New ‘smart threads’ can change the colour of your clothes instantly
Ever left the house and immediately regretted your choice of pastel shirt? Well, a new colour-changing thread developed by researchers in the US could soon make that feeling a thing of the past – and could also open up the possibility of using our garments as tactile displays we wear on our bodies.
Not only could you switch from a black t-shirt to a green one, you could also change the logo on your top. We’re still a long way from that, but this new technology, called Ebb, is showing plenty of promise, and could eventually lead to brand new types of smart clothing.
The colour-shifting threads change their hues in response to electrical charges. It’s being developed as part of Google’s Project Jacquard – one of the company’s spin-off endeavours that’s looking into the potential of making our clothing touch-sensitive and interactive.
While the demo video https://youtu.be/uzZTBHfpEOs
released by researchers a UC Berkeley in California looks incredibly awesome, it’s been sped up significantly, and that’s one of the downsides of the tech in its current form. Right now, it takes a while to change colours, so any kind of fast, responsive display is out of the question for the time being.
Even so, you can definitely see the potential:
The researchers behind Ebb want to eventually make the fabric as quick to refresh as e-ink, so you could glance down at the cuffs of your shirt to see if you’ve got any missed calls or messages.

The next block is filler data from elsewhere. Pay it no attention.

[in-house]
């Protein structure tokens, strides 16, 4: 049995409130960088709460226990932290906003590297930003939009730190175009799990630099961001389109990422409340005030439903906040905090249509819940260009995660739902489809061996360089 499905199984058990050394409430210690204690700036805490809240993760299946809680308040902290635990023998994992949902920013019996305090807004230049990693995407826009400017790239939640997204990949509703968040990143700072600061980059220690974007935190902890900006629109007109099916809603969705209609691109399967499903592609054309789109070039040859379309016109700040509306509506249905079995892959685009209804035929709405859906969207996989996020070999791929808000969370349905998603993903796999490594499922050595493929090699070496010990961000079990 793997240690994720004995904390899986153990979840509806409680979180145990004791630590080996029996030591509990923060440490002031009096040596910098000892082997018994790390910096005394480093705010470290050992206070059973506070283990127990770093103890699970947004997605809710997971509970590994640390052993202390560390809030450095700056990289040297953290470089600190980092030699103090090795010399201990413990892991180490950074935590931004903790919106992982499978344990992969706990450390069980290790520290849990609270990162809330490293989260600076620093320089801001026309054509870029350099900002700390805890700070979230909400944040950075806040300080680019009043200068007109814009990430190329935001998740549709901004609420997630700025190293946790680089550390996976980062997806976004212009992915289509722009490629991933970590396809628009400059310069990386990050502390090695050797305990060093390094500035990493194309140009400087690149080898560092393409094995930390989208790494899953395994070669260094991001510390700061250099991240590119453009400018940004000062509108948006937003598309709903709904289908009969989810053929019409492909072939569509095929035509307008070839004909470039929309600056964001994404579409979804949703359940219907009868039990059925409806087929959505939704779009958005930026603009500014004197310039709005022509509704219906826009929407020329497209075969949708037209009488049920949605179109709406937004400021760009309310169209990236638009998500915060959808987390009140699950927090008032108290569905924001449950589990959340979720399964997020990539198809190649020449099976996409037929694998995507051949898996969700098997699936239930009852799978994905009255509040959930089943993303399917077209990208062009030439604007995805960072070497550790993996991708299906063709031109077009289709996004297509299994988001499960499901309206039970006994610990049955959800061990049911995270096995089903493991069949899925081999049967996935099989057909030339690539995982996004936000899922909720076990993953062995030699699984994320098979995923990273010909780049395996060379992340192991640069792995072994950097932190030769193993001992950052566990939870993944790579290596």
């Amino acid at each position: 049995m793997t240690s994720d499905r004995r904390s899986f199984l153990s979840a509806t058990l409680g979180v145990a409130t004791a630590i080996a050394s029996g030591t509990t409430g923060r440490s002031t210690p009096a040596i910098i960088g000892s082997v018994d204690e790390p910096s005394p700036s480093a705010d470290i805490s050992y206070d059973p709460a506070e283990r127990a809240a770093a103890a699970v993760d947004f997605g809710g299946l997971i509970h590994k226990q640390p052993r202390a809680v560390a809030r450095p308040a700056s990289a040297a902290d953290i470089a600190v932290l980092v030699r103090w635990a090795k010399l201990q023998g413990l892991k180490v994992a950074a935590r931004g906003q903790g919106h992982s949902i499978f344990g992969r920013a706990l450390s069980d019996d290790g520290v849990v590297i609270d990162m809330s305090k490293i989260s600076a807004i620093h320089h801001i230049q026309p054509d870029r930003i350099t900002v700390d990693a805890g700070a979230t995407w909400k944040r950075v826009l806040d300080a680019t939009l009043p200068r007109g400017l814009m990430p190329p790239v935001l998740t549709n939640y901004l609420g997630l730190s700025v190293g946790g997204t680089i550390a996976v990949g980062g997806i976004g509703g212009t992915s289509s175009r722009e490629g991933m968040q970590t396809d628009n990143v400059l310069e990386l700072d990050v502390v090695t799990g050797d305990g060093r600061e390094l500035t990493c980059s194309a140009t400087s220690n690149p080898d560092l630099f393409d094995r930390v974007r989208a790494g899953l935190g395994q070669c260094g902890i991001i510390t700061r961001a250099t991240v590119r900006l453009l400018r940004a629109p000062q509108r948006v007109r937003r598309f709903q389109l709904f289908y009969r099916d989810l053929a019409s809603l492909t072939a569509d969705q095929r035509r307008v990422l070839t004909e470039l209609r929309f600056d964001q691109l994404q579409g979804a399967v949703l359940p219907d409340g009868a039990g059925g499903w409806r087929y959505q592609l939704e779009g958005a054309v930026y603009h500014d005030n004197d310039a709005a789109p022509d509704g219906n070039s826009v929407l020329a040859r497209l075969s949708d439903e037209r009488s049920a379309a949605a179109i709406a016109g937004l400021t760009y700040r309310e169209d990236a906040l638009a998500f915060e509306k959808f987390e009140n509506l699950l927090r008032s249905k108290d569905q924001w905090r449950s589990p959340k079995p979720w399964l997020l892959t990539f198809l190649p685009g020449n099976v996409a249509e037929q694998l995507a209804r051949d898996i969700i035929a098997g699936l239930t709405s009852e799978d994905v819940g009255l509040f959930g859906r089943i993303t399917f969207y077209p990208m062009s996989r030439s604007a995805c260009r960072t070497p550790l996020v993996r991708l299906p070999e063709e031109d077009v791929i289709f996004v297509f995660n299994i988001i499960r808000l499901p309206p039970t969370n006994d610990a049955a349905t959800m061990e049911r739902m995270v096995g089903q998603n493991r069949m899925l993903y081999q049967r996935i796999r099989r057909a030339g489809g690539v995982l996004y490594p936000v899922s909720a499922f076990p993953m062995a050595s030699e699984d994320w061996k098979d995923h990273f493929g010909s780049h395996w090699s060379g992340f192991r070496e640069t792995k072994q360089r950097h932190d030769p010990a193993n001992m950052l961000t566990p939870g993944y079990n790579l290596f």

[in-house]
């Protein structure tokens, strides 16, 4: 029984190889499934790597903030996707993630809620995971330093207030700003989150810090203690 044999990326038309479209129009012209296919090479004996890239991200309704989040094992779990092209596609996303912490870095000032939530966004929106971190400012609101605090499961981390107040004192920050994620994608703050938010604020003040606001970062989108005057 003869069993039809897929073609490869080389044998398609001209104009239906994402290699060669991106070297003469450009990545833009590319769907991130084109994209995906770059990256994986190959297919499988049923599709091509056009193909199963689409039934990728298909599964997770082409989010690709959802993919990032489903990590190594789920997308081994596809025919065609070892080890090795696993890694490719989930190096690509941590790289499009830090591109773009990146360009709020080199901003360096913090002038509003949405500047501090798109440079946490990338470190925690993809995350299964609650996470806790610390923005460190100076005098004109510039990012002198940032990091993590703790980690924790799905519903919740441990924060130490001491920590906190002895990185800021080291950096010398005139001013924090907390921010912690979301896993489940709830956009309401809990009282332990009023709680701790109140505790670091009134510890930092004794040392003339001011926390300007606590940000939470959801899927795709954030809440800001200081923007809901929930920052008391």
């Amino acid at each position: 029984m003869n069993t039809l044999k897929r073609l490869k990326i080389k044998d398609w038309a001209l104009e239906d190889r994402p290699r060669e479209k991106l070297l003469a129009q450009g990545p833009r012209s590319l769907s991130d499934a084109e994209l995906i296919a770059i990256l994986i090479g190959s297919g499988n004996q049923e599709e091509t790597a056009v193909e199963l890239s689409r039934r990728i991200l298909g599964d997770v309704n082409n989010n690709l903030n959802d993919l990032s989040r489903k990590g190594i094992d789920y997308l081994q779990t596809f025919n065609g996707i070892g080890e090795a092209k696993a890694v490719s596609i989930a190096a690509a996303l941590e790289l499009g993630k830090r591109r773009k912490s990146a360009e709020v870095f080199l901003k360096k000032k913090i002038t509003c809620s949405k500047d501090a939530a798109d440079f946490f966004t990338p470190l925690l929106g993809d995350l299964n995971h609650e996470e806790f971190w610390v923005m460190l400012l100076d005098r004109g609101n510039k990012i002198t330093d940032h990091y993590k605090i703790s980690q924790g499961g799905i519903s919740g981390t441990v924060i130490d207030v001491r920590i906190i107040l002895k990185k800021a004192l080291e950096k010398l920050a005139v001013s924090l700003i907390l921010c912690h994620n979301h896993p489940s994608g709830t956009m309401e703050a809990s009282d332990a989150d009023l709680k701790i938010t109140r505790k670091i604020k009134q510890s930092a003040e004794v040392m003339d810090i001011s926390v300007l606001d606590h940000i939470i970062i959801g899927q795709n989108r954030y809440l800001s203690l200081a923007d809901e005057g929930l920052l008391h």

And then there’s the possibility of clothes that change colour depending on what kind of mood you’re in, or what everyone else at the wedding has decided to wear (you really want to avoid upstaging the bridesmaids).
“[We] coated conductive threads with thermochromic pigments and explored how we could leverage the geometries of weaving and crochet to create unique aesthetic effects and power efficiencies,” writes Laura Devendorf, who is leading the development of Ebb, over at her site, Art for Dorks.
“The thermochromic pigments change colours in slow, subtle, and even ghostly ways, and when we weave them into fabrics, they create calming ‘animations’ that move across the threads,” she adds.
Beyond colour changing, the scientists and engineers working for Google on Project Jacquard are investigating how touch sensors, haptic (or touch) feedback, and more can be woven into everything from jeans to car seats.
“If you can weave the sensor into the textile, as a material you’re moving away from the electronics,” Google’s Ivan Poupyrev told Wired last year. “You’re making the basic materials of the world around us interactive.”
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